Will Amazon Forever Change The Air Cargo Industry?

April 19, 2016

Amazon air cargo

Ever since the late 1990's, Amazon CEO Jeff Bezos had been claiming that his company was a technology company pioneering e-commerce, not a retailer. Although some would argue that Amazon is indeed a retailer, it goes without saying that Bezos has pioneered, and continues to pioneer e-commerce. Innovations such as Amazon Prime, and most recently, Amazon Prime Now (expected to roll out to its website in May), set new standards and force the industry as a whole to adapt and progress in order to remain relevant and competitive. 

In a previous blog, we mentioned how Amazon: was negotiating to lease 20 Boeing 767 jets for its own air-delivery service, registered to provide ocean freight services in China, and purchased thousands of truck trailers to ship merchandise between distribution facilities. Based on the structure of its business model, and its recent ventures, it's obvious Amazon is seeking to have more control of the end-to-end customer experience. 

Amazon has always been about the customer. In fact, Amazon formulates this in its business model as, "Our goal is to be the Earth's most customer centric company." According to a recent Deloitte survey, 96% of U.S. consumers consider same-day or next-day delivery to be fast, but that number drops to 63% for 3-4 day shipping. Alibaba’s Jack Ma, wishes to deliver anywhere in the world in 72 hours, that is door to door NOT airport to airport.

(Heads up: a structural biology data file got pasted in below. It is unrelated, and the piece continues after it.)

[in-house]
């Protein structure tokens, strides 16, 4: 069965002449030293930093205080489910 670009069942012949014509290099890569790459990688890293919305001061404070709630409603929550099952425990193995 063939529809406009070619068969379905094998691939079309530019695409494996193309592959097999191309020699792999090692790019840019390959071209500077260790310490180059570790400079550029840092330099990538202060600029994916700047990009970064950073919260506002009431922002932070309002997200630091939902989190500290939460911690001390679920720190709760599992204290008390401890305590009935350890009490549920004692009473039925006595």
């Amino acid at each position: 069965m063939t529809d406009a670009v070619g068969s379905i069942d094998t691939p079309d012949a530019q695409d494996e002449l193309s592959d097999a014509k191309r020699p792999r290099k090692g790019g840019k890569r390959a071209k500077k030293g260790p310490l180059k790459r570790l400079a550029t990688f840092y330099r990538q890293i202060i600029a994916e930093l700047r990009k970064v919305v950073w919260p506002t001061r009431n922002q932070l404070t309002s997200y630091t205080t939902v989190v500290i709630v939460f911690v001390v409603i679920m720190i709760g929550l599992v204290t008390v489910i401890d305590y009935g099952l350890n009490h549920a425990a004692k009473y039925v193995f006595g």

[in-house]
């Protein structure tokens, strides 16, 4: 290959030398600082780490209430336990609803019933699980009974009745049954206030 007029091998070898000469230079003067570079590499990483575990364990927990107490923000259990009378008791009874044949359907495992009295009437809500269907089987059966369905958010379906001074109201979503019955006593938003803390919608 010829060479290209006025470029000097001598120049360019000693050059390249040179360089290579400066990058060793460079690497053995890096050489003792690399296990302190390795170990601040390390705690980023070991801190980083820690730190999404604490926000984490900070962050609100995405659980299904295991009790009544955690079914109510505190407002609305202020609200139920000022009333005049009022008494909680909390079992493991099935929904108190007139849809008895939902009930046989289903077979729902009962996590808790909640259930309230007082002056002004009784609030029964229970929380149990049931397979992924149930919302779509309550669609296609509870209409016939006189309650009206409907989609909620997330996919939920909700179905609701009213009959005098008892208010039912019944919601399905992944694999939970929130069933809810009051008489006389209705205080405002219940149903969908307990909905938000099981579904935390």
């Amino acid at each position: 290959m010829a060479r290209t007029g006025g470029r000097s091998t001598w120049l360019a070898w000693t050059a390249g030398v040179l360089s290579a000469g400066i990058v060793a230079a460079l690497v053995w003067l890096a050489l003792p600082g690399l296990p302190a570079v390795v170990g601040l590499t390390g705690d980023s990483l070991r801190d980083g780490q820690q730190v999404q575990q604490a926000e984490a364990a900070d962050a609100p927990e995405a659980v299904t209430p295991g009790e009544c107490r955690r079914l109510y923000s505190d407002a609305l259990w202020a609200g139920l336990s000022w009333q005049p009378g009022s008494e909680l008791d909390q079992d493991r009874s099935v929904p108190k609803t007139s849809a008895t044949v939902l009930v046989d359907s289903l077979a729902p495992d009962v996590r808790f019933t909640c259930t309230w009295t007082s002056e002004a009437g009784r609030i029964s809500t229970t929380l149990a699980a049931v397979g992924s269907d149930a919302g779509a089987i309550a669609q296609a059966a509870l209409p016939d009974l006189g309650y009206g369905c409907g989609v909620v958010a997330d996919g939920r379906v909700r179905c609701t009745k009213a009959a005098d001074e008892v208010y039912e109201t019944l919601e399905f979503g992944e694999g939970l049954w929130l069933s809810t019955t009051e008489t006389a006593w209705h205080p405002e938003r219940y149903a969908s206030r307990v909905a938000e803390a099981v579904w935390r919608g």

Amazon could be ramping up its air cargo logistics plans further by buying Frankfurt-Hahn Airport (in the top ten for annual cargo volumes). If such an acquisition were to occur, what companies are at risk? Is this again a swipe at FedEx and UPS? Fedex’s Memphis airport is by far the largest cargo airport in the US, and second globally behind Hong Kong with more than 4 million tons annually. UPS’s Louisville airport is the second largest in the US for air cargo.

It is to no surprise of ours that Amazon is pursuing such a purchase. The fact of the matter is the air cargo industry lacks efficiency, and for a company like Amazon that is "pioneering e-commerce" this is unacceptable. Just as they have looked to fill the gaps in line haul and last mile delivery at peak times, perhaps they are now addressing the inefficiencies in air cargo.

The impact could be more significant on an industry that is already struggling. International Air Transport Association (IATA) departing Director General, Tony Tyler stated that “2015 was another very difficult year for air cargo. Growth has slowed and revenue is falling. In 2011 air cargo revenue peaked at $67 billion. In 2016 we are not expecting revenues to exceed $51 billion.”

According to IATA, in total, air cargo revenues are expected to fall from and estimated US$52.2 billion in 2015 to $50.8 billion in 2016, IATA said. Average yields will fall by 5.5 percent in 2016, a significant improvement on 2015 when yields are expected to slump by 18 percent,.

E-commerce is no longer a new concept, but it is constantly evolving and changing as consumer expectations continue to increase. Therefore, if the players within the air cargo supply chain do not evolve, then e-commerce giants like Amazon and Alibaba are going to have their cake and eat it too.

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